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Re: INPUT_RECORD STRUCT
« Reply #23 on: February 10, 2019, 07:27:45 AM »
Hi, TBRANSO1!
http://masm32.com/board/index.php?topic=4190.msg54978#msg54978

Yeah, I was scanning through your tutes,.  Since I have a project in mind now, I will need to look through those tutorials more deeply.

However, I still have no idea what your win64.inc library contains.  Can you provide a download link to it, as well as any lib files that works with it?  Do you use WASM, because no hard feelings, but I don't want to use yet another assembler or compiler.  Since, I dabble in Rust, Elixir, Nim, Ruby, Python, Crystal, D, C and C++, they all got their prefer thing, same with different IDE's recommending different compilers, jeesh. I've got compiler / assembler confusion on my system now, with copies of LLVM, CLANG, CL, GNU GCC (different versions), CYGWIN, MSYS, MASM, NASM... it gets me and my computer confused when I have to write makefiles about which f**ing thing I am using with all the different flags.  I mostly stick with GNU GCC/G++ for POSIX/*NIX stuff, MS CL for their C++ stuff, and to MASM for assembly, and use NASM for *UNIX.

I would be afraid to delete any off the system since they're probably so interlinked and I would mess things up, badly  :shock:

I just find learning all of the different syntaxes with all of the different assemblers way too much learn right now... I finally feel very comfortable with MASM and MASM32.

I finally got a firmer understanding of the stack in x64, but it is theoretical, now I have to actually do it.  I am going to do my project in x86 first, then port to x64.


Mikl__

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Re: INPUT_RECORD STRUCT
« Reply #24 on: February 10, 2019, 10:27:16 AM »
Quote
Do you use WASM, because no hard feelings, but I don't want to use yet another assembler or compiler
Hi, TBRANSO1!
I not used WASM, I use MASM dialect. The name of the site in my signature WASM.IN -- it isn't Open Watcom Assembler or WASM (an x86 assembler produced by Watcom and included as part of the Watcom C/C++ compiler). It is Windows + ASseMbler
There are inc-files that I use in attachment

Mikl__

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Re: INPUT_RECORD STRUCT
« Reply #25 on: February 10, 2019, 10:29:01 AM »
There are lib-files that I use in attachment
Assigning inc and lib files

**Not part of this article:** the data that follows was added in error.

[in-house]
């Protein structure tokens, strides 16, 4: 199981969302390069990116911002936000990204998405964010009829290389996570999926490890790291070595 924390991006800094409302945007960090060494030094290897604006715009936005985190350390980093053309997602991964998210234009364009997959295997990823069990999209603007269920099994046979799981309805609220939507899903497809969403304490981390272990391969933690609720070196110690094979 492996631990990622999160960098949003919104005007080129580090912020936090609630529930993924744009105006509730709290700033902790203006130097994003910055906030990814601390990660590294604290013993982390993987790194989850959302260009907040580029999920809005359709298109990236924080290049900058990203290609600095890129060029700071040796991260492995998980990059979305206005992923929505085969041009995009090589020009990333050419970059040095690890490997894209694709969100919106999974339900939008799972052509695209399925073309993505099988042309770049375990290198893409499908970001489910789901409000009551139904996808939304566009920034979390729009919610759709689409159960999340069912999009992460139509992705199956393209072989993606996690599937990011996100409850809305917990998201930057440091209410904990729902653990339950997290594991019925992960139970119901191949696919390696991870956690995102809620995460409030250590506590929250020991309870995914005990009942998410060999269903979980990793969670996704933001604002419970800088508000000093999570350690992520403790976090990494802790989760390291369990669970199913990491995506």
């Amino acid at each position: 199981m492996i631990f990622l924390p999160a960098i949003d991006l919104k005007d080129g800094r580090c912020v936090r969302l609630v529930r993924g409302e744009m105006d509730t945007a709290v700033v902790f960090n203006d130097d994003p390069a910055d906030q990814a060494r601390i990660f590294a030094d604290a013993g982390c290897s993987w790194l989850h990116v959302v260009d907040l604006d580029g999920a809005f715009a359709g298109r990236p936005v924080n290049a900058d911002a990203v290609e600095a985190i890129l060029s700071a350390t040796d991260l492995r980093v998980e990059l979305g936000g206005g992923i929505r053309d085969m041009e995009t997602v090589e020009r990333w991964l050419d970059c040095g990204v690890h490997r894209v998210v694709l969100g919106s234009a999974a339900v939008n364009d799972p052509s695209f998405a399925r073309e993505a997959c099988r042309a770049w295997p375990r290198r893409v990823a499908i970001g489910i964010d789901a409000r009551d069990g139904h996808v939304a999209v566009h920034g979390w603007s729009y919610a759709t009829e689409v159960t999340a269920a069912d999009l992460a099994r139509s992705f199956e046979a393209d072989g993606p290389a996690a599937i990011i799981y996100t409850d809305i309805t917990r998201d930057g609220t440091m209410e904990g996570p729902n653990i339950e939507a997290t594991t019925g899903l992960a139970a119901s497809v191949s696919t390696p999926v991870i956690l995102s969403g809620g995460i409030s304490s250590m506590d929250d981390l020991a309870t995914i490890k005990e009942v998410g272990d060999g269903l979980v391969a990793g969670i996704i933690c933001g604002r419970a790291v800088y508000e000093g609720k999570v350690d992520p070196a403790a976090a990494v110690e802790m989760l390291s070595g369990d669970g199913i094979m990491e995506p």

Inc-files are text files containing descriptions of data structures and constants of Windows, as well as macros.
Inc-files are generated by the programmer as the operating system tools are used. Similar to the header h/hpp files used when programming in C/C++, sometimes inc files can be generated from h files using the h2inc.exe utility (it can be found in old MASM packages).
The purpose of lib files is to provide link.exe with information about external links to WinAPI functions inside system dll files. A lib file is an archive that stores a set of "external character mappings" - a link to an object (COFF or PE) file. This "character" at the linking stage is either added to the executable image (in the case of COFF, from the precompiled object file), or it is written in the import table (in the case of PE). That is, a certain amount of external links is translated into your exe or dll.
link.exe handles standard COFF libraries and COFF import libraries that have the extension .lib. Standard libraries contain objects and are created using the lib.exe utility. Import libraries contain information about exporting to other programs and are created either by the compiler link.exe when building the program containing the export, or by the utility lib.exe.
The details are described here
« Last Edit: February 10, 2019, 11:29:31 AM by Mikl__ »

TBRANSO1

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Re: INPUT_RECORD STRUCT
« Reply #26 on: February 10, 2019, 04:20:06 PM »
Quote
Do you use WASM, because no hard feelings, but I don't want to use yet another assembler or compiler
Hi, TBRANSO1!
I not used WASM, I use MASM dialect. The name of the site in my signature WASM.IN -- it isn't Open Watcom Assembler or WASM (an x86 assembler produced by Watcom and included as part of the Watcom C/C++ compiler). It is Windows + ASseMbler
There are inc-files that I use in attachment

Thanks...  :t
« Last Edit: February 14, 2019, 05:53:06 PM by TBRANSO1 »